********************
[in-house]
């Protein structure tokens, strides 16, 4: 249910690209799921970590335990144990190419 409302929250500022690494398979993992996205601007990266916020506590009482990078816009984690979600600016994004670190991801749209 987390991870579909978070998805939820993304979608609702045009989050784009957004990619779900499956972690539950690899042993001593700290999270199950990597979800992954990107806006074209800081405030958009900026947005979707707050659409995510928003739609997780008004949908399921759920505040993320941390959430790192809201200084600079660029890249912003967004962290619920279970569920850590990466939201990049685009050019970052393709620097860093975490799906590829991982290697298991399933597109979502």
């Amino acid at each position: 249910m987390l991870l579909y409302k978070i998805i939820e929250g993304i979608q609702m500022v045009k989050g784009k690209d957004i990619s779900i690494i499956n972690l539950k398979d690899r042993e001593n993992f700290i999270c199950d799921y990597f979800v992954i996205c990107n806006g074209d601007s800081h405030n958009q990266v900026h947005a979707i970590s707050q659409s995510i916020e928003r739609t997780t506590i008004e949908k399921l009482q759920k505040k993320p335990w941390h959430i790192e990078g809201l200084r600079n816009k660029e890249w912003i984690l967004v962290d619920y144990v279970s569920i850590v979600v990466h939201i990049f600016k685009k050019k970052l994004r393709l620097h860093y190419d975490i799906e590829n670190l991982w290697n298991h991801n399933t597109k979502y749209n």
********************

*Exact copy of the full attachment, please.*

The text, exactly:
[in-house]
């Protein structure tokens, strides 16, 4: 249910690209799921970590335990144990190419 409302929250500022690494398979993992996205601007990266916020506590009482990078816009984690979600600016994004670190991801749209 987390991870579909978070998805939820993304979608609702045009989050784009957004990619779900499956972690539950690899042993001593700290999270199950990597979800992954990107806006074209800081405030958009900026947005979707707050659409995510928003739609997780008004949908399921759920505040993320941390959430790192809201200084600079660029890249912003967004962290619920279970569920850590990466939201990049685009050019970052393709620097860093975490799906590829991982290697298991399933597109979502």
């Amino acid at each position: 249910m987390l991870l579909y409302k978070i998805i939820e929250g993304i979608q609702m500022v045009k989050g784009k690209d957004i990619s779900i690494i499956n972690l539950k398979d690899r042993e001593n993992f700290i999270c199950d799921y990597f979800v992954i996205c990107n806006g074209d601007s800081h405030n958009q990266v900026h947005a979707i970590s707050q659409s995510i916020e928003r739609t997780t506590i008004e949908k399921l009482q759920k505040k993320p335990w941390h959430i790192e990078g809201l200084r600079n816009k660029e890249w912003i984690l967004v962290d619920y144990v279970s569920i850590v979600v990466h939201i990049f600016k685009k050019k970052l994004r393709l620097h860093y190419d975490i799906e590829n670190l991982w290697n298991h991801n399933t597109k979502y749209n």